Unagi no Seiromushi – Steamed Eel Rice in Yanagawa

Unagi no Seiromushi - Steamed Eel Rice from Yanagawa, Fukuoka, Japan

Yanagawa is about 1.5 hours train ride from Hakata, making it perfect for a day trip. Here are two reasons why you should visit Yanagawa: (1) the boat ride through the canals, and (2) the local specialty Unagi no Seiromushi – steamed unagi (eel) rice. Since the boat ride takes 70 minutes, I purposely took the morning tour. Then we can eat the delicious eel rice for lunch right after our ride!

Before I get into details, I believe it’s important to mention the difference between unagi-don and unagi no seiromushi. In general, a unagi-don is a bowl of rice topped with grilled eel and sauce drizzled on top. Of course, there are many ways to cook the eel, such as the Kanto style or the Kansai style. Unagi no seiromushi still contains the same components, but the grilled eel, sauce, and some finely shredded fried eggs are placed on top of semi-cooked rice in a bamboo box. Then everything gets steamed until the rice is fully cooked.

Rokkyu Restaurant in Yanagawa

Unagi no Seiromushi in Yanagawa

Unagi no seiromushi is a specialty in Yanagawa. Since our train and riverboat discount package came with a coupon for the restaurant Rokkyu (六騎民芸茶屋), we decided to stop there for lunch. This restaurant had very traditional decor with both table and tatami settings. With our group of 7, we were only able to sit at a standard table.

After bringing us tea, the waitress kindly told us that the coupon only applies to the unagi no seiromushi meals that come in the traditional bamboo box. The rice portion is the same for small, medium, and large meal size. The only difference is the number of grilled eel pieces in each box. Since we were planning to get desserts at our next location, we opted for the small set with 2 pieces of unagi, some pickled vegetables and a soup with eel liver.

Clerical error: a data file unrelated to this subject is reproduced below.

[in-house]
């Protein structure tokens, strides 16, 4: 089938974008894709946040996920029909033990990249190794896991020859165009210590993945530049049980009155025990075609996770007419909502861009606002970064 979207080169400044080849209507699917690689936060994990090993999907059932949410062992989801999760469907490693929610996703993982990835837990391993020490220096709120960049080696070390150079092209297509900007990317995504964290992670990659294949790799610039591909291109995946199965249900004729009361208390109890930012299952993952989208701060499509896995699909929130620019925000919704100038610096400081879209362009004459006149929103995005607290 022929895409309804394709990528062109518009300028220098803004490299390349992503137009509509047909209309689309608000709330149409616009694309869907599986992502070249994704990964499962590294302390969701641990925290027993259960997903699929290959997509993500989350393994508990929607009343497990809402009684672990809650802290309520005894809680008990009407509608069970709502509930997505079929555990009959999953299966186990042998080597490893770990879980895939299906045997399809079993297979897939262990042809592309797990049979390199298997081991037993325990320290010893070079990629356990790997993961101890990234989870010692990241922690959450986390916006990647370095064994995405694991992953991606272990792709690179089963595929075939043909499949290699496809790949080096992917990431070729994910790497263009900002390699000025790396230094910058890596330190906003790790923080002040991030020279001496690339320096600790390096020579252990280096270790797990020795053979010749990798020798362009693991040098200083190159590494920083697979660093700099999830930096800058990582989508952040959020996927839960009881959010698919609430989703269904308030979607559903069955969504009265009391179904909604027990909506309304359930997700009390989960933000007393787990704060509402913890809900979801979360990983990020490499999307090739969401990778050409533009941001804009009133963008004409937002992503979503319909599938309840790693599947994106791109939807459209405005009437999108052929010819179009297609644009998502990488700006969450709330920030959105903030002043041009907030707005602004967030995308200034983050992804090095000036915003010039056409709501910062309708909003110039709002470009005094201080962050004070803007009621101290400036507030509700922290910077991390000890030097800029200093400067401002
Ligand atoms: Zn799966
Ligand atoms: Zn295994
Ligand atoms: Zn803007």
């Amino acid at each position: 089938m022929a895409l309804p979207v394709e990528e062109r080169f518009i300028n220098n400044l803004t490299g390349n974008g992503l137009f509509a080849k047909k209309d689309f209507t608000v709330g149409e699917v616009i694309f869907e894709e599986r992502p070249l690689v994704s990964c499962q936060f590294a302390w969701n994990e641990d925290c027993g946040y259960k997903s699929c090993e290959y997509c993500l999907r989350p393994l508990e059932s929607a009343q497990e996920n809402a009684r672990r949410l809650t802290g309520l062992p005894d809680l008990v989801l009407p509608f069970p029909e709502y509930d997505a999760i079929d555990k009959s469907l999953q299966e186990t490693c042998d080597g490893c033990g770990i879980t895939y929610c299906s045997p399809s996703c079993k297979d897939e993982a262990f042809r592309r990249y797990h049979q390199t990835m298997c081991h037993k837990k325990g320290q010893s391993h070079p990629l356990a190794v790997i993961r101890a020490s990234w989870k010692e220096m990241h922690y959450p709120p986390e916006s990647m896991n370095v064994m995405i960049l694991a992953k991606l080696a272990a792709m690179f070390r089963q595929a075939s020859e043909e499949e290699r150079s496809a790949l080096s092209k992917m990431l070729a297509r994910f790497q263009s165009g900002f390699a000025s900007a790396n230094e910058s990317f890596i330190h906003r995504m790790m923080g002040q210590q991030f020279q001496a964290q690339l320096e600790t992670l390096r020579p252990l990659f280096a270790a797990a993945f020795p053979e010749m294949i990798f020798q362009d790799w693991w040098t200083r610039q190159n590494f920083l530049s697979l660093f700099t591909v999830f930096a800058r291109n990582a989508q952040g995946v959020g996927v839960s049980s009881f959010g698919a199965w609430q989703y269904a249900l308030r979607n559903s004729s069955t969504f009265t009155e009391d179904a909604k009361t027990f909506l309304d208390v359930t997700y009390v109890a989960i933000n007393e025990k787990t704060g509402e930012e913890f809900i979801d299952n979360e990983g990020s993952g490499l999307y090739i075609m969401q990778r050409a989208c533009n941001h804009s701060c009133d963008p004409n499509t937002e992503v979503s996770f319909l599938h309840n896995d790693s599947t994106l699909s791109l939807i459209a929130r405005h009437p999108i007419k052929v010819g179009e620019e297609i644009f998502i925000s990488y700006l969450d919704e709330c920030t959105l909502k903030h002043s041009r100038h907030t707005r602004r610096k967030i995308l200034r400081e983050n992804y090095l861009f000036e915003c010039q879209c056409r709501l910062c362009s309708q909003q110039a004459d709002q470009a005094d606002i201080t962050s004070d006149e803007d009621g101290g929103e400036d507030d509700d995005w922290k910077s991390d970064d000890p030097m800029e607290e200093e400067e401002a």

The Eel Liver Soup

Soup with Eel Liver from Yanagawa, Fukuoka, Japan

Let’s start with the soup. It’s a clear broth that looks like dashi. I was worried that the soup might taste fishy. But to my surprise, both the broth and the liver doesn’t taste fishy at all. I actually liked this soup very much.

The Steamed Eel Rice

Unagi no Seiromushi - Steamed Eel Rice from Yanagawa, Fukuoka, Japan

When the steamed eel rice arrived it smelled so good I almost dug in without taking photos! The unagi was not as fatty as I had imagined and the sauce tasted just a tad bit sweeter than the ones I’ve had in Vancouver. Since the eel was cooked over charcoal, it looked quite caramelized but they were not dry at all. Each piece of unagi was about 2″ x 3″ in size.

Unagi no Seiromushi - Steamed Eel Rice from Yanagawa, Fukuoka, Japan

While most would say the unagi was the star of this dish, for me it was the rice. Cooked with the grilled eel and unagi sauce, the rice absorbed all the flavours. It was simply delicious. I polished off every grain of rice in the bamboo box.

The original price of this unagi no seiromushi set meal is ¥1,850 but we saved ¥100 with our coupon. So lunch was about $20 CAD per person. A pretty good price for cook-to-order unagi meal. Next time I’m in Kanto or Kansai area, I’ll have to try unagi-don to compare the different eel cooking methods!

Traveling to Fukuoka, Japan? Here’s a list of things to do in Fukuoka.

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